What you need to know about Cyprus politics and economy

cyprus politics

What you need to know about Cyprus’ politics and economy

Cyprus achieved a higher standard of living than most of its neighbors between 1960 and 1973 by operating a free-enterprise economy focused on agriculture and trade. Various United Nations (UN) organizations working via the UN Development Program contributed significantly to this progress. The World Bank and the International Monetary Fund provided substantial financial support in the form of loans for particular development projects such as energy supply, port development, and sewage systems.

Individual foreign governments have also assisted Cyprus. Various nations and organizations provided experts to help with economic planning and the start-up of productive initiatives, as well as scholarships and awards for Cypriot specialists in these fields. Agricultural production increased, industrial production and exports of products and services more than quadrupled, and tourism became an important foreign exchange earner during this time.

The takeover of approximately two-fifths of the island by Turkey in 1974, which resulted in the displacement of roughly one-third of the island’s population, inflicted a significant blow to the island’s economic growth. In the Northern parts, Greek Cypriots suffered significant land and personal property losses, as well as the loss of Famagusta, the only deepwater port, and the Nicosia International Airport. Between 1973 and 1975, the Greek Cypriot side’s GDP dropped by around one-third. Cyprus politics and economy have gone through very active periods.

Real growth was re-established in the territory that remained under the jurisdiction of the Republic of Cyprus administration, and from 1975 and 1983, the yearly rate of growth was projected to average over 10 percent. Since 1983, the Greek Cypriot economy has thrived, with unemployment and inflation rates being relatively low.

Tourism has been the primary driver of economic growth, and many places have undergone technological upgrading. Throughout the 1990s, the Greek Cypriot sector evolved as a hub for international transit trade, merchant shipping, banking, and other related services. The republic’s Greek-run administration negotiated special tariff agreements with the European Union and applied for membership in the organization in 1990, with member nations accounting for almost half of the island’s imports. In 2004, the Greek Cypriot part entered the European Union, and in 2008, it adopted the euro as its official currency.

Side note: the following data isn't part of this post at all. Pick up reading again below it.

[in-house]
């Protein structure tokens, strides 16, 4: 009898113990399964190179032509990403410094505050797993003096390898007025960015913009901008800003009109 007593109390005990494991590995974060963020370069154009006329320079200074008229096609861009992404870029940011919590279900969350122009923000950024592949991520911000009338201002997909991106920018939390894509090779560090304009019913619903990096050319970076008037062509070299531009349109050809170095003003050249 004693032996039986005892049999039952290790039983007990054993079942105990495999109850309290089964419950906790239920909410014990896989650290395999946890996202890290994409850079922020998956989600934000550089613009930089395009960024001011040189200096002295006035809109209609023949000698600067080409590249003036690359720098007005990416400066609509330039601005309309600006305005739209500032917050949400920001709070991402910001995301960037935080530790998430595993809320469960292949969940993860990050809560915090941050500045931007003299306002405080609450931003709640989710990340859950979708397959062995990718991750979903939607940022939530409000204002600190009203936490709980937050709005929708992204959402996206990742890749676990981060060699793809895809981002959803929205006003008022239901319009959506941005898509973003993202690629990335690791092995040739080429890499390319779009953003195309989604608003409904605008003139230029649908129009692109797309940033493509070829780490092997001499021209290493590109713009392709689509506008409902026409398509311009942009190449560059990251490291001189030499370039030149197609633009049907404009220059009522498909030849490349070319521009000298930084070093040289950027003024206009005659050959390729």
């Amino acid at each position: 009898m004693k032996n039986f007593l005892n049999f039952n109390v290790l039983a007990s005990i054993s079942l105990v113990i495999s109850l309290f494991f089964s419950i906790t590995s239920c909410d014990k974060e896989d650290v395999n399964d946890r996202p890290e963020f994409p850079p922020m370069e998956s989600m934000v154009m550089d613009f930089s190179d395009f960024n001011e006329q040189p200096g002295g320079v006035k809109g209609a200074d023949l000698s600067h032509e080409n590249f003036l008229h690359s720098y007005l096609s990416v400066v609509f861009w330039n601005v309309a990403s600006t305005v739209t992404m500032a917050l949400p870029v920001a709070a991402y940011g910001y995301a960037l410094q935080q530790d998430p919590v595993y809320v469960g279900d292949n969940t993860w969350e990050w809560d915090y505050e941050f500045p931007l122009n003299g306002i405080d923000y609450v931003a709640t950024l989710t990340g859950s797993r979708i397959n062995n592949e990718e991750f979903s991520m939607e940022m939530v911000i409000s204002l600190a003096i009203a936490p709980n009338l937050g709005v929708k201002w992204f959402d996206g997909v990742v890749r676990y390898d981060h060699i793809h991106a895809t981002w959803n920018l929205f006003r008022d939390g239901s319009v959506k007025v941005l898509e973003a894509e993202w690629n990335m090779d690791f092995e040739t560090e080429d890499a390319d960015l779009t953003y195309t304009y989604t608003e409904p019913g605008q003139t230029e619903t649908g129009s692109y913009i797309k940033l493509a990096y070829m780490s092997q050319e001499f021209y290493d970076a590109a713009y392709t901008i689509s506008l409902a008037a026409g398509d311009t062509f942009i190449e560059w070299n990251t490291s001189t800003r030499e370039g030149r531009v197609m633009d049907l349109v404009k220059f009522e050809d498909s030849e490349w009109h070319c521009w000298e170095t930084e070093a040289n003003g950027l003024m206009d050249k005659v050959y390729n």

The Turkish-occupied territory, on the other hand, has enjoyed similar success, and the Turkish government has been supporting its economy. Agriculture continues to be a major source of income in the Turkish area. The two economies have been separate since 1974, when trade between them ended. However, the southern zone continues to supply electricity to the northern zone, while the northern zone continues to process the Greek Nicosia’s sewage.

Irrigated land covers more than a third of the island’s arable area, mostly in the Mesaoria Plain and near Paphos in the southwest. About one-fifth of the total land area is covered by woodlands and forests. Under conventional inheritance laws, landholdings are typically small, highly fractured, and dispersed. In 1969, a land consolidation program was enacted; it was greeted with opposition, mainly from Turkish Cypriot landowners, and was only gradually implemented, although it has been quite successful in the Greek Cypriot part.

Grapes, deciduous fruits, potatoes, cereal grains, vegetables, olives, and carobs are among the major crops grown in the Greek Cypriot area. The majority of the country’s citrus fruits, wheat, barley, carrots, tobacco, and green fodder are grown in the Turkish-controlled territory.

Livestock, particularly sheep, goats, pigs, and poultry, make for around one-third of the island’s overall agricultural output. There are also some cattle raised. Cyprus was formerly known for its large woods, but demand for timber for shipbuilding by successive conquerors from the 7th century BC onward, as well as massive harvesting for building and fuel, wiped off the majority of them.

A vigorous policy of conservation and reforestation was pursued under British administration, and the Cyprus Forestry College was established at Prodhromos, on the western slopes of Mount Olympus. The Greek Cypriot government continues to run an ambitious program of forest preservation and development. Forests are predominantly found in the Paphos district and the hilly areas.